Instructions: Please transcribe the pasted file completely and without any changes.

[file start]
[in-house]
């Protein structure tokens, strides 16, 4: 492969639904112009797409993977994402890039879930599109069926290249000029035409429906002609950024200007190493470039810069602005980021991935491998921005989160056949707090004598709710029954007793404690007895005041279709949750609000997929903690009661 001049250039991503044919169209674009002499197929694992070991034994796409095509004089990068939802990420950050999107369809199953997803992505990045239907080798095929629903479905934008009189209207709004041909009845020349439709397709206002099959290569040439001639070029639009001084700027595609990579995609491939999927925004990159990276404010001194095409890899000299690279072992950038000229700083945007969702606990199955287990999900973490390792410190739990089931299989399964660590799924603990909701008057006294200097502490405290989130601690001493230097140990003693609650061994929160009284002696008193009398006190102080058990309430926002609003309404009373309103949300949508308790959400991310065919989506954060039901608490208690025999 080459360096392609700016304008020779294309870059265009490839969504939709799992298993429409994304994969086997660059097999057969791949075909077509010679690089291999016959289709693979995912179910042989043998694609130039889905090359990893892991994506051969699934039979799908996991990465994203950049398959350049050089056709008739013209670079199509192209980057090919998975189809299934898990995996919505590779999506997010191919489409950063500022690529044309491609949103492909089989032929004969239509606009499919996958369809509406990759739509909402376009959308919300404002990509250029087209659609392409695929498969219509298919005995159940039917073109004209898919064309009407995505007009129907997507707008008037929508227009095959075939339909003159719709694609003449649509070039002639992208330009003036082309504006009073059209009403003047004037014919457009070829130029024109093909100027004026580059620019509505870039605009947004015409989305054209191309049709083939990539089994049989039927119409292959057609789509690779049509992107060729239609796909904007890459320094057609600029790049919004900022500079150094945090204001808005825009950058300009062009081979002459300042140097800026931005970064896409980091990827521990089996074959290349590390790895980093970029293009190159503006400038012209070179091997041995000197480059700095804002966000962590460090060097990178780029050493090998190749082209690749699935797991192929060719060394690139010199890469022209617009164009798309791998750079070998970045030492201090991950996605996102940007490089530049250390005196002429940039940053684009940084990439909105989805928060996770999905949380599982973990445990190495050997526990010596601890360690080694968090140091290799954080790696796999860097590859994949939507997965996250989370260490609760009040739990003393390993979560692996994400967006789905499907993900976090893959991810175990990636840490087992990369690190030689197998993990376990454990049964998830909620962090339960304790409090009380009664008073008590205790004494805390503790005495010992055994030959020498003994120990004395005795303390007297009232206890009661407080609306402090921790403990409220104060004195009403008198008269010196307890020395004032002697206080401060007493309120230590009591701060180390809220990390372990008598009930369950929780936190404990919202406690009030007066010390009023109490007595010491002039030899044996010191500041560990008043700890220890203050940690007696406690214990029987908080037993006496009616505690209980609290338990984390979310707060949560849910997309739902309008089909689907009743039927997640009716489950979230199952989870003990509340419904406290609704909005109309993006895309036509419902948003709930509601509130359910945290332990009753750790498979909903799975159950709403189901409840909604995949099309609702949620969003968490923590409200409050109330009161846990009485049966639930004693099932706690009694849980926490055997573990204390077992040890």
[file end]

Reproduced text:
[in-house]
């Protein structure tokens, strides 16, 4: 492969639904112009797409993977994402890039879930599109069926290249000029035409429906002609950024200007190493470039810069602005980021991935491998921005989160056949707090004598709710029954007793404690007895005041279709949750609000997929903690009661 001049250039991503044919169209674009002499197929694992070991034994796409095509004089990068939802990420950050999107369809199953997803992505990045239907080798095929629903479905934008009189209207709004041909009845020349439709397709206002099959290569040439001639070029639009001084700027595609990579995609491939999927925004990159990276404010001194095409890899000299690279072992950038000229700083945007969702606990199955287990999900973490390792410190739990089931299989399964660590799924603990909701008057006294200097502490405290989130601690001493230097140990003693609650061994929160009284002696008193009398006190102080058990309430926002609003309404009373309103949300949508308790959400991310065919989506954060039901608490208690025999 080459360096392609700016304008020779294309870059265009490839969504939709799992298993429409994304994969086997660059097999057969791949075909077509010679690089291999016959289709693979995912179910042989043998694609130039889905090359990893892991994506051969699934039979799908996991990465994203950049398959350049050089056709008739013209670079199509192209980057090919998975189809299934898990995996919505590779999506997010191919489409950063500022690529044309491609949103492909089989032929004969239509606009499919996958369809509406990759739509909402376009959308919300404002990509250029087209659609392409695929498969219509298919005995159940039917073109004209898919064309009407995505007009129907997507707008008037929508227009095959075939339909003159719709694609003449649509070039002639992208330009003036082309504006009073059209009403003047004037014919457009070829130029024109093909100027004026580059620019509505870039605009947004015409989305054209191309049709083939990539089994049989039927119409292959057609789509690779049509992107060729239609796909904007890459320094057609600029790049919004900022500079150094945090204001808005825009950058300009062009081979002459300042140097800026931005970064896409980091990827521990089996074959290349590390790895980093970029293009190159503006400038012209070179091997041995000197480059700095804002966000962590460090060097990178780029050493090998190749082209690749699935797991192929060719060394690139010199890469022209617009164009798309791998750079070998970045030492201090991950996605996102940007490089530049250390005196002429940039940053684009940084990439909105989805928060996770999905949380599982973990445990190495050997526990010596601890360690080694968090140091290799954080790696796999860097590859994949939507997965996250989370260490609760009040739990003393390993979560692996994400967006789905499907993900976090893959991810175990990636840490087992990369690190030689197998993990376990454990049964998830909620962090339960304790409090009380009664008073008590205790004494805390503790005495010992055994030959020498003994120990004395005795303390007297009232206890009661407080609306402090921790403990409220104060004195009403008198008269010196307890020395004032002697206080401060007493309120230590009591701060180390809220990390372990008598009930369950929780936190404990919202406690009030007066010390009023109490007595010491002039030899044996010191500041560990008043700890220890203050940690007696406690214990029987908080037993006496009616505690209980609290338990984390979310707060949560849910997309739902309008089909689907009743039927997640009716489950979230199952989870003990509340419904406290609704909005109309993006895309036509419902948003709930509601509130359910945290332990009753750790498979909903799975159950709403189901409840909604995949099309609702949620969003968490923590409200409050109330009161846990009485049966639930004693099932706690009694849980926490055997573990204390077992040890």